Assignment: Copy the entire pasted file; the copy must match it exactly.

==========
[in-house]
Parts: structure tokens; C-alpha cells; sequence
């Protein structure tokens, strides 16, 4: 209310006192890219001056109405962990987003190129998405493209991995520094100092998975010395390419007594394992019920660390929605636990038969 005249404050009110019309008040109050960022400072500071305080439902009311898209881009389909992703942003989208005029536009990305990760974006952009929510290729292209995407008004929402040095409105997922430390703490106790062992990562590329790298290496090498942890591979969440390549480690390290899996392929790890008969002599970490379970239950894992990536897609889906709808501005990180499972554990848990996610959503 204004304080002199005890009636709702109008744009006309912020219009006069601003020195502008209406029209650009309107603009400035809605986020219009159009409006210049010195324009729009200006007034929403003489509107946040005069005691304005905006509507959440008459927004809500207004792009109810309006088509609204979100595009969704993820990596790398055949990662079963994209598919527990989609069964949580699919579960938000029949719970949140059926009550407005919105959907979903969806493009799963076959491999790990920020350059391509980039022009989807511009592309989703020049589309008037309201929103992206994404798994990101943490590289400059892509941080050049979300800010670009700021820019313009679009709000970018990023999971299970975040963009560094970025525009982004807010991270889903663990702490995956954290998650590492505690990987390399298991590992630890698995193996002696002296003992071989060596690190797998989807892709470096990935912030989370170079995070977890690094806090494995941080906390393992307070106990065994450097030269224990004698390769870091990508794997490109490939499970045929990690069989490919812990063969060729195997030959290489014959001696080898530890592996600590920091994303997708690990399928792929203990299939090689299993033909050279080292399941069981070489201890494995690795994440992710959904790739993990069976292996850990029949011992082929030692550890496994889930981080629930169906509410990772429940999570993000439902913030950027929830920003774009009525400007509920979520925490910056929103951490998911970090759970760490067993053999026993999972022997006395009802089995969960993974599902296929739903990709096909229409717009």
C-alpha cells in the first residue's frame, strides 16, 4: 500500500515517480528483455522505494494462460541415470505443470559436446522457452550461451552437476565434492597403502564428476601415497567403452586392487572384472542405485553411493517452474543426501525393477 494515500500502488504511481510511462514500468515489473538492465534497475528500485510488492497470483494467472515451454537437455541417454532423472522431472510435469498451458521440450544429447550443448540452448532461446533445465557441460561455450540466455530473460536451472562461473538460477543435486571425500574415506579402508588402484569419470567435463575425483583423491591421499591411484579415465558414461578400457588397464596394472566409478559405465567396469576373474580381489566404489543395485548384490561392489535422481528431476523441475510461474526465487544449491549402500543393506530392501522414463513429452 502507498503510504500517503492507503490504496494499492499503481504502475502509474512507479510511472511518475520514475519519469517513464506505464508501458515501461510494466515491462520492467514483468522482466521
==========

[in-house]
Parts: structure tokens; C-alpha cells; sequence
């Protein structure tokens, strides 16, 4: 209310006192890219001056109405962990987003190129998405493209991995520094100092998975010395390419007594394992019920660390929605636990038969 005249404050009110019309008040109050960022400072500071305080439902009311898209881009389909992703942003989208005029536009990305990760974006952009929510290729292209995407008004929402040095409105997922430390703490106790062992990562590329790298290496090498942890591979969440390549480690390290899996392929790890008969002599970490379970239950894992990536897609889906709808501005990180499972554990848990996610959503 204004304080002199005890009636709702109008744009006309912020219009006069601003020195502008209406029209650009309107603009400035809605986020219009159009409006210049010195324009729009200006007034929403003489509107946040005069005691304005905006509507959440008459927004809500207004792009109810309006088509609204979100595009969704993820990596790398055949990662079963994209598919527990989609069964949580699919579960938000029949719970949140059926009550407005919105959907979903969806493009799963076959491999790990920020350059391509980039022009989807511009592309989703020049589309008037309201929103992206994404798994990101943490590289400059892509941080050049979300800010670009700021820019313009679009709000970018990023999971299970975040963009560094970025525009982004807010991270889903663990702490995956954290998650590492505690990987390399298991590992630890698995193996002696002296003992071989060596690190797998989807892709470096990935912030989370170079995070977890690094806090494995941080906390393992307070106990065994450097030269224990004698390769870091990508794997490109490939499970045929990690069989490919812990063969060729195997030959290489014959001696080898530890592996600590920091994303997708690990399928792929203990299939090689299993033909050279080292399941069981070489201890494995690795994440992710959904790739993990069976292996850990029949011992082929030692550890496994889930981080629930169906509410990772429940999570993000439902913030950027929830920003774009009525400007509920979520925490910056929103951490998911970090759970760490067993053999026993999972022997006395009802089995969960993974599902296929739903990709096909229409717009």
C-alpha cells in the first residue's frame, strides 16, 4: 500500500515517480528483455522505494494462460541415470505443470559436446522457452550461451552437476565434492597403502564428476601415497567403452586392487572384472542405485553411493517452474543426501525393477 494515500500502488504511481510511462514500468515489473538492465534497475528500485510488492497470483494467472515451454537437455541417454532423472522431472510435469498451458521440450544429447550443448540452448532461446533445465557441460561455450540466455530473460536451472562461473538460477543435486571425500574415506579402508588402484569419470567435463575425483583423491591421499591411484579415465558414461578400457588397464596394472566409478559405465567396469576373474580381489566404489543395485548384490561392489535422481528431476523441475510461474526465487544449491549402500543393506530392501522414463513429452 502507498503510504500517503492507503490504496494499492499503481504502475502509474512507479510511472511518475520514475519519469517513464506505464508501458515501461510494466515491462520492467514483468522482466521